Harriman joined the Illinois Central’s board of directors when Stuyvesant Fish became Vice President.[1]

Harriman became Vice-President of the Illinois Central when Stuyvesant Fish became President.[2]

CP Huntington maneuvered, with the help of Hopkins interests and acquiescence of Crocker interests, to have himself elected President of SPCo in place of Leland Stanford, who had been President of SPCo since its founding in 1884.  At the meeting Charles F (Fred) Crocker elected 1st VP; AN Towne, the General Manager, elected 2nd VP; and JC Stubbs, the Traffic Manager, elected 3rd VP, with all being made directors of SPCo as well.  CP Huntington corresponded with all three regularly, but viewed Charles F Crocker as weak, while Crocker had his own complaints about CP Huntington.  Another important SPCo official that CP Huntington relied on in San Francisco was WH Mills, head of the SP land company and a nephew of Mark Hopkins.[3]

April 6, 1892
SPCo board appointed HE Huntington as First Assistant to the President, and representing the President in San Francisco in his absence.  At that time the family representatives in the SPCo management were as follows:  CP Huntington (of course) representing the Huntington interests; Leland Stanford representing the Stanford interests; Charles F Crocker (eldest son of Charles Crocker who had died in 1888) representing the Crocker interests; and Edward T. Searles, second husband of Mark Hopkins’ widow representing the Hopkins/Searles interests, Mark Hopkins having died in 1878 and his widow died in 1891 – the Hopkins/Searles interests actually controlled by New York lawyers (General) Thomas H. Hubbard and Thomas E. Stillman who were friendly to CP Huntington.[4]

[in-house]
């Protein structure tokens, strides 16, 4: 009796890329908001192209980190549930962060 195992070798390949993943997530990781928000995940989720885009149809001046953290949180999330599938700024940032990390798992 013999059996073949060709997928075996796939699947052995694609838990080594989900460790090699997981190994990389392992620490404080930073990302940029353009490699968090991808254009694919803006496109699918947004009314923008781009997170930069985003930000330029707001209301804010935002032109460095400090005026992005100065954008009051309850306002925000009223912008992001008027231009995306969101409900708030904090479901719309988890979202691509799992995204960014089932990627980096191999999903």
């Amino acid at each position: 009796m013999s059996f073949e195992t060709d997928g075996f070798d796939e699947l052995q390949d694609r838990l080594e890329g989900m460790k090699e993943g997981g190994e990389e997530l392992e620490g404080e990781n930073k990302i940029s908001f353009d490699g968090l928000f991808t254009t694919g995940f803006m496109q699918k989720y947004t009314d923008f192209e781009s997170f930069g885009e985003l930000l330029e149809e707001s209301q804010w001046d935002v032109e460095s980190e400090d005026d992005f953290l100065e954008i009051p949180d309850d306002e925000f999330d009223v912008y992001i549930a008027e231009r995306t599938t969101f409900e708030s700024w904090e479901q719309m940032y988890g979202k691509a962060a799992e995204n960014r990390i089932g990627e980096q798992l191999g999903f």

May 2, 1892
CP Huntington purchased (in his wife, Arabella’s name) the San Francisco Nob Hill mansion formerly the property of David Colton.[5]

Dec 2, 1892
Jay Gould died, leaving George Gould as head of the family and the Union Pacific effectively without leadership. Sidney Dillon had died in June and Bishop John Sharp (very much a part of the Union Pacific leadership and representative of the interests of Brigham Young and the Mormon Church) had died the previous December. S. H. H. Clark had taken over as president when Dillon died, but Clark was a Gould man and when Gould died, Clark lost his influence against the bankers and the government in the fight over repaying the floating debt and the government bonds. (Klein, pp. 645-652)[6]

April 5, 1893
SPCo Board of Directors and Officers elected this date:
Directors –
CP Huntington, New York
EH Pardee, New York
Thomas H Hubbard, New York
Leland Stanford, San Francisco
Charles F Crocker, San Francisco
AN Towne, San Francisco
JC Stubbs, San Francisco
NT Smith, San Francisco
ST Gage, San Francisco
HE Huntington, San Francisco
George Crocker, San Francisco
Executive Committee
Leland Stanford, Chairman; CP Huntington; CF Crocker; TH Hubbard
Officers –
CP Huntington, President, New York
Charles F Crocker, 1st VP, San Francisco
AN Towne, 2nd VP, San Francisco
JC Stubbs, 3rd VP, San Francisco
EH Pardee, 4th VP, New York
IE Gates, acting VP and Asst Secretary, New York
HE Huntington, 1st Assistant to the President, San Francisco
William Mahl, 2nd Assistant to the President, New York
GL Lansing, Secretary and Comptroller, San Francisco
NT Smith, Treasurer, San Francisco
Richard Gray, General Traffic Manager, San Francisco
E Hawley, Assistant General Traffic Manager, New York
AN Towne, General Manager, Pacific System, San Francisco
JA Fillmore, General Superintendent, Pacific Lines, San Francisco
AC Hutchinson, President, Atlantic Lines, New Orleans
J Krutschnitt (sic), General Manager, Atlantic System, Houston.[7]

June 21, 1893
Death of Leland Stanford.[8]

June 27, 1893
New York stock market collapses, resulting in 4-year depression.[9]

June-Aug 1893
Jane Stanford wanted cash to settle Leland Stanford’s estate and bequests.  She refused to sign any notes for SPCo or to use her portion of SPCo’s securities as collateral for essential loans, as did CF Crocker.[10]

June-Dec 1893
CP Huntington negotiating a line of credit with Speyer & Co for $5-10 million – with good collateral, 6% interest, and commission – to see SPCo through the depression.  In 1893-94 many banks closed and many railroads went into receivership, including the Union Pacific, Northern Pacific, and Santa Fe.  SPCo came close to failing in 1893, but managed to avoid it.  HE Huntington’s brother, Willard Huntington, who had been an official with SPCo in San Francisco for some time, also lost his salary at this time.[11]